In an industry plagued by a surfeit of brainless, soulless, tacky, slavishly-marketed, big-banner, star-studded products, it is a breath of fresh air when a small film comes along with the promise of a story. So it is especially disappointing when such a film turns out to contain the same weaknesses that the big banner films do.
At its best moments Chor Chor Superchor is a vehicle for Deepak Dobriyal to showcase his severely underrated acting range. Sadly, there are only two such moments in director K Rajesh’s well-meaning though ultimately superfluous debut film.
Veering between farcical, overdone and heartfelt, Chor Chor Superchor is a hot tonal mess that swings from slice-of-life to melodramatic and is devoid of both consistency and ingenuity. This might sound like harsh criticism of a film made by newbies on a tight budget, but there really is no escaping the moldy antiquity of the film. It’s a Delhi-based movie about con artists and thieves, but it’s certainly not Oye Lucky Lucky Oye. Even for a casual viewer, this film is little more than an old fashioned relic.
Deepak Dobriyal plays a small timer who hangs out with sadak chaap paakitmaars and gundas of Delhi, but he doesn’t believe in breaking the law to earn a living. He falls for a pretty, suburban lady who is clearly way out of his league and manipulates a few situations to hang out with her. Inevitably, things don’t go according to plan, and his only way out of hot water is forming a pseudo-reality TV show with his tapori friends and conning the whole nation.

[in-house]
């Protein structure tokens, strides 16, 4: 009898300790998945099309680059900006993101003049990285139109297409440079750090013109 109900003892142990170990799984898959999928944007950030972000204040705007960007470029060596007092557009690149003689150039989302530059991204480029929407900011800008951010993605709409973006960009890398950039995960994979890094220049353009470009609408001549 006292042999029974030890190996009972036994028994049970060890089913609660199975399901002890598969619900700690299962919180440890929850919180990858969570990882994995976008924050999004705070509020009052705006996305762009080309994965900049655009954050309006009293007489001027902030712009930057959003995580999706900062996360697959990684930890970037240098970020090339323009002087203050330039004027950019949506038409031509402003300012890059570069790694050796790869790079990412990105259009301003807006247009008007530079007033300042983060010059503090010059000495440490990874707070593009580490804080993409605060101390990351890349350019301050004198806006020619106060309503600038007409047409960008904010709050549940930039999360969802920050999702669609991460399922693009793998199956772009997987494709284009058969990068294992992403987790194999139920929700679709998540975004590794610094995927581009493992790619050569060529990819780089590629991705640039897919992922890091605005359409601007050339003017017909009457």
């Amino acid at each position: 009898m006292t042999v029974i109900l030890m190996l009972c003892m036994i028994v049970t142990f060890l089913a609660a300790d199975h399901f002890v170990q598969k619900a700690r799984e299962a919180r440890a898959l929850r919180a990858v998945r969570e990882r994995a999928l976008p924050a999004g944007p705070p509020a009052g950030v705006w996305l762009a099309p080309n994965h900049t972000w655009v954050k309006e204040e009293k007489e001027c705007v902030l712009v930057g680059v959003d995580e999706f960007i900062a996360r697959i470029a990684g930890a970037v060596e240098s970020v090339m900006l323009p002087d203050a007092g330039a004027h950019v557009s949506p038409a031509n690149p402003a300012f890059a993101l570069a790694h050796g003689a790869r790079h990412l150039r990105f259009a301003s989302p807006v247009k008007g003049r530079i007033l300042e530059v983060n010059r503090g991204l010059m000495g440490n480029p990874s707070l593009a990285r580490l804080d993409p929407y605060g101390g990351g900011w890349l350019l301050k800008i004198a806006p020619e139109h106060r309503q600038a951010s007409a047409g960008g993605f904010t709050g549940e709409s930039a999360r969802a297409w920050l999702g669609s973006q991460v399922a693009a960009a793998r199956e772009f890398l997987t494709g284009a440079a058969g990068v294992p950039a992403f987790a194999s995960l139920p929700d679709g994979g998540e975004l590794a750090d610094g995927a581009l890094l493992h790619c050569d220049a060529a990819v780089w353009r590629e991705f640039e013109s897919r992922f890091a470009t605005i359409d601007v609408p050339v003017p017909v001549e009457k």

The story doesn’t make a lick of sense and that would’ve been fine had the film actually been funny instead of tedious. Dobriyal’s character freelances as a prop at a food court by dressing up as a samosa, and his clumsy movement in his large yellow samosa suit is mined for humour. The antagonist of the film is a gratingly loud, over-the-top goon whose boring quasi Punjabi dialect is supposed to be funny.
There is also an extremely greedy character who is supposed to make you laugh just because he is greedy. And the comedic scenes are not only badly-timed, but are also accompanied by repetitive upbeat music that behaves like a canned laughter track. It doesn’t do any favours to a movie audience that doesn’t need prompts to know when and how to react.
If the attempts at humour fail, the attempts at drama and resolution of plot fail harder. Dobriyal’s character is an overt ‘bechara’, and the filmmakers try to make you feel for the character’s ignominy. It doesn’t work, despite Dobriyal’s believable appearance and relative restraint. Dobriyal is even given a song in the scene where he wins the girl over, and it is grossly unconvincing because he is just not leading man material. He has neither the good looks of a mainstream hero nor the winningly compassionate, magnetic persona of Naseeruddin Shah to pull off the charming everyman. Primarily, he doesn’t have the comedic chops to pull off a solo lead in a comedy.
Perhaps Dobriyal and Vijay Raaz should do a TV series together. That would probably result in prime-time gold.